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Porthill Factory, Gallowgate
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Porthill Factory, Gallowgate

Historic Photographs
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Porthill Factory, Gallowgate
Historic Photographs
Porthill Factory, Gallowgate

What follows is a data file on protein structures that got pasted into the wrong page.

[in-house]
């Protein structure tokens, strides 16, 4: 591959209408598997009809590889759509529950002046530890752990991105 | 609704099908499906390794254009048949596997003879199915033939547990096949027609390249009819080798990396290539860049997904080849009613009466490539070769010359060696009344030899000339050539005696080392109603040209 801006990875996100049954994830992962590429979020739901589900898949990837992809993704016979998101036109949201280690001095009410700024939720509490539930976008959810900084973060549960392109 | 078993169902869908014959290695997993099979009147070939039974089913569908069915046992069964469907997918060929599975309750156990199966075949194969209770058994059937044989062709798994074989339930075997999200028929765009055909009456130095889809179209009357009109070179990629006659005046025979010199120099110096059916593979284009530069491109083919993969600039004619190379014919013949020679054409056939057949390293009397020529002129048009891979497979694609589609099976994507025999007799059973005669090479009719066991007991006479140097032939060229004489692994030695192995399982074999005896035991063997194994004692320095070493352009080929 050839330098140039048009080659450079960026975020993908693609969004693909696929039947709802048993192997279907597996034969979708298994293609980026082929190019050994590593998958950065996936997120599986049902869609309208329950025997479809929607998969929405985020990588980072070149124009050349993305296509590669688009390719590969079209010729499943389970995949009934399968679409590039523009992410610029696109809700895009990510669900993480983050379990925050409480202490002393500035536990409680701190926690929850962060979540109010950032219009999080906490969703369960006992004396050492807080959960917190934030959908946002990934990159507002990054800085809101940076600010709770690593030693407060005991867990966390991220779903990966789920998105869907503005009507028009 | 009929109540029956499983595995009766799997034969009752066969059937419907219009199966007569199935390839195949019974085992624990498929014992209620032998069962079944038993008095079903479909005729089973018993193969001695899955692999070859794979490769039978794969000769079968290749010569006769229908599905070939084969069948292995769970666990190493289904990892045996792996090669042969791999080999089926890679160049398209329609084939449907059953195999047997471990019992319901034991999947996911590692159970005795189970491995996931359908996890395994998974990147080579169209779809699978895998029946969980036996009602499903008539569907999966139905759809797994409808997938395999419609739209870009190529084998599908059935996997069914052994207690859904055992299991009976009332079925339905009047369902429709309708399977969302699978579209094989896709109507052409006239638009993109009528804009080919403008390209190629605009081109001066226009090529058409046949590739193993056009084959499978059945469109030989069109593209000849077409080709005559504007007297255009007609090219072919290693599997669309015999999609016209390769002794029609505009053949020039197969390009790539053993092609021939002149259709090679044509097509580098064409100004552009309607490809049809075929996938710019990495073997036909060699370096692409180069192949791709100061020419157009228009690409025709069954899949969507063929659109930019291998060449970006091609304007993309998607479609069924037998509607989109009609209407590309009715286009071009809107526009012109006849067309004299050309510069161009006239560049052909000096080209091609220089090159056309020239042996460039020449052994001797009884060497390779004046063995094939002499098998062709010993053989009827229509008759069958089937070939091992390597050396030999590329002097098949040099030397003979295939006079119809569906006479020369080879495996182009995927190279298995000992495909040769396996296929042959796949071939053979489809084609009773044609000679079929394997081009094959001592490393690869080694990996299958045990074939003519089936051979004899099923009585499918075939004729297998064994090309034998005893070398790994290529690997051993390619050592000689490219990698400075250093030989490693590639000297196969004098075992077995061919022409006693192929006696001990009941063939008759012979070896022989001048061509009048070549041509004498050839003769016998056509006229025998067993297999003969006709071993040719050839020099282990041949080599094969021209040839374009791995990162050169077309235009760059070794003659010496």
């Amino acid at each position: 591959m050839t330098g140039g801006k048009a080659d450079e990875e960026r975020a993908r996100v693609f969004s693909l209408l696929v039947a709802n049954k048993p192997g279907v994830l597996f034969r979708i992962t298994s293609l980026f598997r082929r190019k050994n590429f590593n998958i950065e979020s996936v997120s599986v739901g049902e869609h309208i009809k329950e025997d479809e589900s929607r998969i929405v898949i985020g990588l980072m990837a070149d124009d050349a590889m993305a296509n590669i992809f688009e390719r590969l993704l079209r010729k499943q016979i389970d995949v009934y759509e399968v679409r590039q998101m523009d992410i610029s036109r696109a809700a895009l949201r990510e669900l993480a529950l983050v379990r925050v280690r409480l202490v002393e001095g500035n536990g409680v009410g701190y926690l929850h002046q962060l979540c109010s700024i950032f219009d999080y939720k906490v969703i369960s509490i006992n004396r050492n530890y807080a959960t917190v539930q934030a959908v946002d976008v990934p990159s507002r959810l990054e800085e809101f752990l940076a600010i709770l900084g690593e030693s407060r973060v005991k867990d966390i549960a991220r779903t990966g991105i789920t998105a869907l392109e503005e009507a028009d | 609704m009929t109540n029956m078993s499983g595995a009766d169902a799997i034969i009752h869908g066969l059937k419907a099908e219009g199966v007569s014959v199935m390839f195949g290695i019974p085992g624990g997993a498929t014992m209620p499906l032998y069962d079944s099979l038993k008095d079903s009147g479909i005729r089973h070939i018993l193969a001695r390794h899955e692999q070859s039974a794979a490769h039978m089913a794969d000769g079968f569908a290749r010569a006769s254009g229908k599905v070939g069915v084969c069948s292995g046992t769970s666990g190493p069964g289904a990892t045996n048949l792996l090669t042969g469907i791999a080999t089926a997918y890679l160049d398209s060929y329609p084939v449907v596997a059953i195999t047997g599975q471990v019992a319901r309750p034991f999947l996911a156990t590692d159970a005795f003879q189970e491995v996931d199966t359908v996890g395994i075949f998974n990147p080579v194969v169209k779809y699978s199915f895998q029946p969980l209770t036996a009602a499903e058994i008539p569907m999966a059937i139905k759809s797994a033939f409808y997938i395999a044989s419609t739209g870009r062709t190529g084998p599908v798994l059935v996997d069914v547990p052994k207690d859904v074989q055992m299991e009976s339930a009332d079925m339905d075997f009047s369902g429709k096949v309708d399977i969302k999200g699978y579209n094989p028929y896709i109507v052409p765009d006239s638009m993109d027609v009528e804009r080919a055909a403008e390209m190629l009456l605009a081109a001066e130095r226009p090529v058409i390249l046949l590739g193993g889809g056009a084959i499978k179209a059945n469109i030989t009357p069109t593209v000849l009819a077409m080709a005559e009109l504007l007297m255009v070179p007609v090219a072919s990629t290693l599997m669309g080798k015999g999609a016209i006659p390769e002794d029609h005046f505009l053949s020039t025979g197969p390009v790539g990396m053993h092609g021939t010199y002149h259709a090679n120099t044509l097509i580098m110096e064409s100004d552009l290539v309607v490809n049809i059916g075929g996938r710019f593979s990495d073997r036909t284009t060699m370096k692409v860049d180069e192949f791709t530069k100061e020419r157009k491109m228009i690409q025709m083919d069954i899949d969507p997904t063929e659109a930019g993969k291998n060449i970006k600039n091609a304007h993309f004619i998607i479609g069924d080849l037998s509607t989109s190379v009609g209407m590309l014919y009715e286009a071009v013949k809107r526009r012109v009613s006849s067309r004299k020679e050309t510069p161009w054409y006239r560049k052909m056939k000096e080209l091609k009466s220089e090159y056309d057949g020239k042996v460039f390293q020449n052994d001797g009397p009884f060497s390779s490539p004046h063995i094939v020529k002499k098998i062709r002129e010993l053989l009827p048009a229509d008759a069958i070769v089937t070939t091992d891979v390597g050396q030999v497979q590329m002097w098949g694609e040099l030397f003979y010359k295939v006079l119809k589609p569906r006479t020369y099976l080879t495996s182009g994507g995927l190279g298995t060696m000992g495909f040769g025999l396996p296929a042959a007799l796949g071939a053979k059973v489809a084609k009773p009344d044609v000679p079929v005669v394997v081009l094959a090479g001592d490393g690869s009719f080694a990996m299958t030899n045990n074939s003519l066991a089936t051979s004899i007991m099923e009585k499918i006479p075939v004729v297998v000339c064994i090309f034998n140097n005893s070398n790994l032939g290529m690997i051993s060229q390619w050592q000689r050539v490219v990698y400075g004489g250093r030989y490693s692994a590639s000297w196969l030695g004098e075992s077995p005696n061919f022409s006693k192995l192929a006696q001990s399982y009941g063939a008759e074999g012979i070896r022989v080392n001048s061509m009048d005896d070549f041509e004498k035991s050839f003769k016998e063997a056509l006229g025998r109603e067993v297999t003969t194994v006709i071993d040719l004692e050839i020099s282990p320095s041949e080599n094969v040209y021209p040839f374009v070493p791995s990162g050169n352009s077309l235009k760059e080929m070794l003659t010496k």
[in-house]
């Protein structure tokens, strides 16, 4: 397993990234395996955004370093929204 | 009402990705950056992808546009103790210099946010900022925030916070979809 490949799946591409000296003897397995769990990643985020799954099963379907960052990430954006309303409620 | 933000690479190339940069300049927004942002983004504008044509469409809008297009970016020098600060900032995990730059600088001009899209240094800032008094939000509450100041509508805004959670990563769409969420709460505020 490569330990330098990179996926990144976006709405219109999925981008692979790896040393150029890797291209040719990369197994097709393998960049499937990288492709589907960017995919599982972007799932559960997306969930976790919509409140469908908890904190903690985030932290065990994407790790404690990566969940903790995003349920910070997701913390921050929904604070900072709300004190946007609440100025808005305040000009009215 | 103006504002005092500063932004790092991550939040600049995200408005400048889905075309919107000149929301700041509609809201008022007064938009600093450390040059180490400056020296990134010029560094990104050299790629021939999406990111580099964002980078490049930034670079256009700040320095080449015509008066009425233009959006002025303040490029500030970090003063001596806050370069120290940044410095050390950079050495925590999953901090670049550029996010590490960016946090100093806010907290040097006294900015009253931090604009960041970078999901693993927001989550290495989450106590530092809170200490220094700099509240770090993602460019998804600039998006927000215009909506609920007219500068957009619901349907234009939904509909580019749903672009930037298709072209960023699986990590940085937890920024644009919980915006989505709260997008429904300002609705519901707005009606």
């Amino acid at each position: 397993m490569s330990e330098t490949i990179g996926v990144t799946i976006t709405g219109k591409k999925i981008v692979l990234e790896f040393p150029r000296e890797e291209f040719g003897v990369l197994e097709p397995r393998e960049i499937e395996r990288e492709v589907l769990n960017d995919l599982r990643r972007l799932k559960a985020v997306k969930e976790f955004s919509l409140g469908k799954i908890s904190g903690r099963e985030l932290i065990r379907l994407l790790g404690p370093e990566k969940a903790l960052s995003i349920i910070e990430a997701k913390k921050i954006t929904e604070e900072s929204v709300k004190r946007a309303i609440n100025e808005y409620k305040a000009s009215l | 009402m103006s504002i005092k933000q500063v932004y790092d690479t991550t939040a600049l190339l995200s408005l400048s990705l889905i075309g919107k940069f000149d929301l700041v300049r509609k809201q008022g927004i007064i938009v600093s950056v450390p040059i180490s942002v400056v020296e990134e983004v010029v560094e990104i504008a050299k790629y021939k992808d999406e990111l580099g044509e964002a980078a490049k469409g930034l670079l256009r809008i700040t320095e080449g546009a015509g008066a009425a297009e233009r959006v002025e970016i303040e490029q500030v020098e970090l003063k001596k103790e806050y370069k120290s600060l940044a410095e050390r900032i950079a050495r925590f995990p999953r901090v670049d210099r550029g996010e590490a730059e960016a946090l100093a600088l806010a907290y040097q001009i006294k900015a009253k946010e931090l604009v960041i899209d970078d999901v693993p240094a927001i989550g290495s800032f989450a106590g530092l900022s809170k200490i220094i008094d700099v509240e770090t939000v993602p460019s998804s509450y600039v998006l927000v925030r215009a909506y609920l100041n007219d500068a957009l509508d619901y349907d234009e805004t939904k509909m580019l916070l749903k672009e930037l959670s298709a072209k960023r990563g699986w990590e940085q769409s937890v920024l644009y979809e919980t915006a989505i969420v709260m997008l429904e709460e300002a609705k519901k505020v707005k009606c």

This image, dating from 1905, shows the Gallowgate looking south, with Seamount Place on the left. The name Gallowgate, means the road to the gallows where public executions took place. The building at the left corner of the photograph was known as the Porthill Factory, erected in the 1750's and used by Milne, Cruden and Co. for the manufacture of linen thread. At the time of this photo, it was occupied by William Kitson and Co. Stoneware Merchants. Porthill was so named because of one of the city's gates or ports stood there until 1769. At the corner of Seamount Place were the premises of William Allan, grocer, later trading as Allan's Public Supply Stores. The three brass balls signifying a pawnbroker can also be seen projecting from the building. Futher down on the left were the New Porthill School and the Gallowgate Free Church. These buildings were swept away during street widening and slum clearance and the hill was flattened out.
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